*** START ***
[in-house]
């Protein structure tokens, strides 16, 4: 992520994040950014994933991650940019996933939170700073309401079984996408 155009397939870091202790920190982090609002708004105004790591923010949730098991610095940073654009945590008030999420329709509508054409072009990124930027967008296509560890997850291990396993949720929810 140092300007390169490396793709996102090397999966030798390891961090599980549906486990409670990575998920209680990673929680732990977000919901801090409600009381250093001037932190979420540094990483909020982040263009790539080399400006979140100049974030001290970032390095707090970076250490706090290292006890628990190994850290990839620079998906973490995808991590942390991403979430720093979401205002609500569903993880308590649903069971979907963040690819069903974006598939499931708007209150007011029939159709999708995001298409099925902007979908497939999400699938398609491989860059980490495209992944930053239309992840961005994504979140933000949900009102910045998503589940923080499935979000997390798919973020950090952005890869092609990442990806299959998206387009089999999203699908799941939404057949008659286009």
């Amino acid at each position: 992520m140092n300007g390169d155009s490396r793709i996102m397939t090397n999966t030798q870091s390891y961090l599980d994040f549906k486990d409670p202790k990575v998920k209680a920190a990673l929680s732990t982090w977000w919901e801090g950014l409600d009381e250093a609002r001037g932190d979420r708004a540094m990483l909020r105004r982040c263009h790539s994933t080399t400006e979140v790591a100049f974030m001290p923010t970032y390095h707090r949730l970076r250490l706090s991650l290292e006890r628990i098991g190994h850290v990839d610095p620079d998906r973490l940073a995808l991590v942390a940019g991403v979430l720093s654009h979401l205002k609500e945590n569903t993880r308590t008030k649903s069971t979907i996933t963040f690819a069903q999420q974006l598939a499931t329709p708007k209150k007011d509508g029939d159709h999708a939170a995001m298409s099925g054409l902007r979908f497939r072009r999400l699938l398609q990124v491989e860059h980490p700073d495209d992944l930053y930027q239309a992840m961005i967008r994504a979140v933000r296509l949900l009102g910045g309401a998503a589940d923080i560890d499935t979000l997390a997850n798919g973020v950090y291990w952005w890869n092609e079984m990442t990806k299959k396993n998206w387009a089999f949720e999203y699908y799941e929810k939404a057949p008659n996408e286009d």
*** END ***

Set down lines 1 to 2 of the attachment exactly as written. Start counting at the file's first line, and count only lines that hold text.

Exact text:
[in-house]
């Protein structure tokens, strides 16, 4: 992520994040950014994933991650940019996933939170700073309401079984996408 155009397939870091202790920190982090609002708004105004790591923010949730098991610095940073654009945590008030999420329709509508054409072009990124930027967008296509560890997850291990396993949720929810 140092300007390169490396793709996102090397999966030798390891961090599980549906486990409670990575998920209680990673929680732990977000919901801090409600009381250093001037932190979420540094990483909020982040263009790539080399400006979140100049974030001290970032390095707090970076250490706090290292006890628990190994850290990839620079998906973490995808991590942390991403979430720093979401205002609500569903993880308590649903069971979907963040690819069903974006598939499931708007209150007011029939159709999708995001298409099925902007979908497939999400699938398609491989860059980490495209992944930053239309992840961005994504979140933000949900009102910045998503589940923080499935979000997390798919973020950090952005890869092609990442990806299959998206387009089999999203699908799941939404057949008659286009």